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Introduction to Panorama UI with TypeScript

What is TypeScript and why should I use it

TypeScript is a language created by and for people that were unhappy with Javascript and all of its quirks and flaws. TypeScript is a language with its own syntax (although similar to Javascript) that compiles to Javascript in a way that avoids a lot of Javascript's issues.

The name TypeScript comes from the fact that the language is basically Javascript with type checking, but on top of that it supports all of the newest Javascript language construct that are not supported by Panorama.

Pros of using TypeScript:

  • Type checking
  • Code completion based on type (also for API!)
  • Prevents scoping issues
  • Proper OOP constructs (such as classes, interfaces, inheritance...)

Cons of using TypeScript:

  • Requires some setup
  • Remember to compile
  • Requires good definitions for Panorama

How to install TypeScript

  1. Install Node.js which is used to compile TypeScript.
  2. Create a package.json file in the root directory of your project with at least {} content.
  3. Install required dependencies by opening a command prompt and executing npm install -D typescript panorama-types.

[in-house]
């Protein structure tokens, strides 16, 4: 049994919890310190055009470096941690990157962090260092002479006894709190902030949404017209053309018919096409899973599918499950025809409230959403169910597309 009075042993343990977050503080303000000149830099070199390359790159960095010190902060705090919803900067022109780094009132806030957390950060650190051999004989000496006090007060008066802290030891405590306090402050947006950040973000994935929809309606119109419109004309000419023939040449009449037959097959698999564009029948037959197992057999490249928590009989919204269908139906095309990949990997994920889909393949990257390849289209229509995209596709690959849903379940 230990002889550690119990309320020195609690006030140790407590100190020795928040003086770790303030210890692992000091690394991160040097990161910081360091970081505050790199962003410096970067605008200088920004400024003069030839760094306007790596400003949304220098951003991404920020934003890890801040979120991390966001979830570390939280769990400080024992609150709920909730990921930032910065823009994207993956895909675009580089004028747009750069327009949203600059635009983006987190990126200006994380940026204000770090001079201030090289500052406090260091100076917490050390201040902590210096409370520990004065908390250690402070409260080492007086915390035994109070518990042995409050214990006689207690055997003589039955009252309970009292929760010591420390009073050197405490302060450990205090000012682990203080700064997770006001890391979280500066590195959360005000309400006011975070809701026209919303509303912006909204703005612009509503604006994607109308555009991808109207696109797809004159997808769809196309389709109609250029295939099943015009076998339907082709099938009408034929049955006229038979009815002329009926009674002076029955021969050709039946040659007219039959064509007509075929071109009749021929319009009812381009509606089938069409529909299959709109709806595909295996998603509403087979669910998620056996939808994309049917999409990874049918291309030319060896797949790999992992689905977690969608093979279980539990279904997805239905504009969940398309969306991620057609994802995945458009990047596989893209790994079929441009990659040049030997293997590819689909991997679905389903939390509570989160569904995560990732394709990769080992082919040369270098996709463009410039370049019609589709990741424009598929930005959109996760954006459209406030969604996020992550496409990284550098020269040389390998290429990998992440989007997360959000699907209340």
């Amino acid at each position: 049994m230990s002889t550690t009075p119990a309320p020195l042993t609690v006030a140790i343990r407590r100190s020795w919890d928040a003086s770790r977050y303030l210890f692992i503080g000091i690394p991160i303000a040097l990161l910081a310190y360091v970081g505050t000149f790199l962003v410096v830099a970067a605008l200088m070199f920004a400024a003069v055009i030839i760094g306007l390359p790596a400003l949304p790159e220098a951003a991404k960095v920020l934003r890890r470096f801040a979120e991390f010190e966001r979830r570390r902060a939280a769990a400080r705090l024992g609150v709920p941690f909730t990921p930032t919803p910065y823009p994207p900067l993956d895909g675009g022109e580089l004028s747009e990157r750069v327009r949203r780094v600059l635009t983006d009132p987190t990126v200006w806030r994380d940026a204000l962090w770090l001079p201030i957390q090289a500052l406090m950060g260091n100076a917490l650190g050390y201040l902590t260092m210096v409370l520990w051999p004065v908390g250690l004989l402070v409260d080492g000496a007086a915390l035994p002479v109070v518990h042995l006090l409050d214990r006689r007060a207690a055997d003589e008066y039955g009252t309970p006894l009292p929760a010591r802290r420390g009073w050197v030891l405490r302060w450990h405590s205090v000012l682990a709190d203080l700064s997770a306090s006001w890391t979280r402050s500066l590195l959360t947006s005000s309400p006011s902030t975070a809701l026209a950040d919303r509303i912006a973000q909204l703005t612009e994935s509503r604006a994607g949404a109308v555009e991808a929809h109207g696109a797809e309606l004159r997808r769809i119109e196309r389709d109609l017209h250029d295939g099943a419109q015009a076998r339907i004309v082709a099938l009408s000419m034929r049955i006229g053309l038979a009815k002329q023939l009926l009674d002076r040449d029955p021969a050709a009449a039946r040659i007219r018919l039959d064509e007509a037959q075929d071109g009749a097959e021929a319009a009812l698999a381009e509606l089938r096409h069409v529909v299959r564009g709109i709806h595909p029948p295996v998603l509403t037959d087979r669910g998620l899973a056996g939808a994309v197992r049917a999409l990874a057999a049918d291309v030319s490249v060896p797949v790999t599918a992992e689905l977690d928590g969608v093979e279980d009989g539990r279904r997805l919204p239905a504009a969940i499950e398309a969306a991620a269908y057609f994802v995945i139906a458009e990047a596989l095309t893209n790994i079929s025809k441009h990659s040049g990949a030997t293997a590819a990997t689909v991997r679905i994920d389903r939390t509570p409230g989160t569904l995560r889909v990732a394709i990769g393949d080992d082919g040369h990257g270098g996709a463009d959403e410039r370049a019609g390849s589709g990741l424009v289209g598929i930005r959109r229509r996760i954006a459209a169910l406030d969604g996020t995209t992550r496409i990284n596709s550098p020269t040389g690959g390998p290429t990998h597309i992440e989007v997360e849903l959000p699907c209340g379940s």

That's it, after these three steps you are ready to start using TypeScript.

Visual Studio Code supports TypeScript out of the box. For other editors you might have to install a plugin to get language features (for example Sublime TypeScript plugin, available through Sublime Text package manager).

How to set up TypeScript for your dota addon

TypeScript requires a tsconfig.json used to configure it for your project. Put it in your addon's content/panorama directory. You can adjust all settings yourself, but I usually have this set to the most strict settings. My preferred configuration:

"compilerOptions": {
"target": "es2017",
"lib": ["es2017"],
"types": ["panorama-types"],
"strict": true

Your addon's content directory structure should be something like this:


Your first TypeScript UI

To illustrate why I like using TypeScript for modular UI I will walk through a small example. We will be making some hero portraits with player name and a healh bar: What we are making

Since this tutorial is about TypeScript I will just quickly give the xml and css, this is standard stuff:

<include src="file://{resources}/styles/custom_game/example.css" />

<include src="file://{resources}/scripts/custom_game/PlayerPortrait.js" />
<include src="file://{resources}/scripts/custom_game/ExampleUI.js" />

<snippet name="PlayerPortrait">
<Panel class="PlayerPortrait" hittest="false">
<Image id="HeroImage" hittest="false" />
<Label id="PlayerName" />
<Panel class="HealthContainer">
<Panel id="HealthBar" />

<Panel hittest="false" style="width: 100%; height: 100%;">
<Panel id="HeroPortraits" />


#HeroPortraits {
width: 300px;
height: 650px;
margin-top: 150px;
flow-children: down;
.PlayerPortrait {
background-color: blue;
height: 80px;
width: 300px;
margin-bottom: 10px;
#HeroImage {
width: 80px;
height: 80px;
background-color: black;
#PlayerName {
color: white;
font-size: 25px;
margin-top: 10px;
margin-left: 90px;
.HealthContainer {